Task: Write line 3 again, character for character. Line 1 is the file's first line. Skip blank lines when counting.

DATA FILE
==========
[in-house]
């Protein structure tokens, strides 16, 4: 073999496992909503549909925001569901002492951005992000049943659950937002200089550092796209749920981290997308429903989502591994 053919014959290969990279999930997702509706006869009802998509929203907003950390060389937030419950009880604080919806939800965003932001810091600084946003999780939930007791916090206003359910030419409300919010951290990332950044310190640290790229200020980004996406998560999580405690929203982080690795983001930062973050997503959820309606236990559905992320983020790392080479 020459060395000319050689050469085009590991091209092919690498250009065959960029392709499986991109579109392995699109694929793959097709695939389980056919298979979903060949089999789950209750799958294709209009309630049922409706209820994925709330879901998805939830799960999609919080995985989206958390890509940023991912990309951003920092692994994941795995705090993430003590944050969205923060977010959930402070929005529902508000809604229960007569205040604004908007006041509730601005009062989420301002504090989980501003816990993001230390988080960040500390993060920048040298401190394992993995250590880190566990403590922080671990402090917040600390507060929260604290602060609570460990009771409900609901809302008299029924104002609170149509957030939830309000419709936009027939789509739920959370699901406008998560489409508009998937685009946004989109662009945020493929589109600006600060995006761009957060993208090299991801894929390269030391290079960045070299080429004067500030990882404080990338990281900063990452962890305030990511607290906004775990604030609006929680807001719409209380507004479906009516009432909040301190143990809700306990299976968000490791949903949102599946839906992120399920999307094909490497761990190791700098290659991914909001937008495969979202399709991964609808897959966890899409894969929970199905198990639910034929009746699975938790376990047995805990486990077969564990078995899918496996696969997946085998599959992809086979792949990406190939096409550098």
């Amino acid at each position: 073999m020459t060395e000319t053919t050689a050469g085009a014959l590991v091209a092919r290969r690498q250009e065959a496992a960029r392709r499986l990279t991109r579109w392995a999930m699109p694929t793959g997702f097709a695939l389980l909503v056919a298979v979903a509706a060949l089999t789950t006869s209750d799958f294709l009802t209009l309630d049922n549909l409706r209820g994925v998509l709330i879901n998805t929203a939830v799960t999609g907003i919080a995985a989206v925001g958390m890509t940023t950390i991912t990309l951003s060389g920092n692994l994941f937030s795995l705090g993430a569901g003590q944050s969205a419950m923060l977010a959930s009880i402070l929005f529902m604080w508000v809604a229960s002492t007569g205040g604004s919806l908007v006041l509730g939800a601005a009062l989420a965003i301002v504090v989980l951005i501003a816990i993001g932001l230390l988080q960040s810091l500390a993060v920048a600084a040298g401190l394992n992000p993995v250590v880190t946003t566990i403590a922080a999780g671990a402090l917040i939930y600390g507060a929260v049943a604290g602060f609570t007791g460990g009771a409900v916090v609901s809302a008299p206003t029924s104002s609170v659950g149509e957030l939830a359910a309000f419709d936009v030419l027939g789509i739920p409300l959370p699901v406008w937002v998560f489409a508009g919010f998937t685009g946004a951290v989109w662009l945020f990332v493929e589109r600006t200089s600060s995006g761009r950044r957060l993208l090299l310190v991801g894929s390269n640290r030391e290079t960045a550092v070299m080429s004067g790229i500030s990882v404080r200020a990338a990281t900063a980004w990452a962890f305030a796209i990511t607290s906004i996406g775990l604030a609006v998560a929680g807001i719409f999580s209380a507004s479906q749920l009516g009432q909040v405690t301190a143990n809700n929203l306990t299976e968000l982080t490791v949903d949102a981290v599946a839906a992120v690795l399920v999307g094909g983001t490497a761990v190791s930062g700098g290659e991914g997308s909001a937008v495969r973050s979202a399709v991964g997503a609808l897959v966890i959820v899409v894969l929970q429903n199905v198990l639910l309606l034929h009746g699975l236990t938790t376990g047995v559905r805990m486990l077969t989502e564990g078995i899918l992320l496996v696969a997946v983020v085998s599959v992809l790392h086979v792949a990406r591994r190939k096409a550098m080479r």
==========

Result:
């Amino acid at each position: 073999m020459t060395e000319t053919t050689a050469g085009a014959l590991v091209a092919r290969r690498q250009e065959a496992a960029r392709r499986l990279t991109r579109w392995a999930m699109p694929t793959g997702f097709a695939l389980l909503v056919a298979v979903a509706a060949l089999t789950t006869s209750d799958f294709l009802t209009l309630d049922n549909l409706r209820g994925v998509l709330i879901n998805t929203a939830v799960t999609g907003i919080a995985a989206v925001g958390m890509t940023t950390i991912t990309l951003s060389g920092n692994l994941f937030s795995l705090g993430a569901g003590q944050s969205a419950m923060l977010a959930s009880i402070l929005f529902m604080w508000v809604a229960s002492t007569g205040g604004s919806l908007v006041l509730g939800a601005a009062l989420a965003i301002v504090v989980l951005i501003a816990i993001g932001l230390l988080q960040s810091l500390a993060v920048a600084a040298g401190l394992n992000p993995v250590v880190t946003t566990i403590a922080a999780g671990a402090l917040i939930y600390g507060a929260v049943a604290g602060f609570t007791g460990g009771a409900v916090v609901s809302a008299p206003t029924s104002s609170v659950g149509e957030l939830a359910a309000f419709d936009v030419l027939g789509i739920p409300l959370p699901v406008w937002v998560f489409a508009g919010f998937t685009g946004a951290v989109w662009l945020f990332v493929e589109r600006t200089s600060s995006g761009r950044r957060l993208l090299l310190v991801g894929s390269n640290r030391e290079t960045a550092v070299m080429s004067g790229i500030s990882v404080r200020a990338a990281t900063a980004w990452a962890f305030a796209i990511t607290s906004i996406g775990l604030a609006v998560a929680g807001i719409f999580s209380a507004s479906q749920l009516g009432q909040v405690t301190a143990n809700n929203l306990t299976e968000l982080t490791v949903d949102a981290v599946a839906a992120v690795l399920v999307g094909g983001t490497a761990v190791s930062g700098g290659e991914g997308s909001a937008v495969r973050s979202a399709v991964g997503a609808l897959v966890i959820v899409v894969l929970q429903n199905v198990l639910l309606l034929h009746g699975l236990t938790t376990g047995v559905r805990m486990l077969t989502e564990g078995i899918l992320l496996v696969a997946v983020v085998s599959v992809l790392h086979v792949a990406r591994r190939k096409a550098m080479r």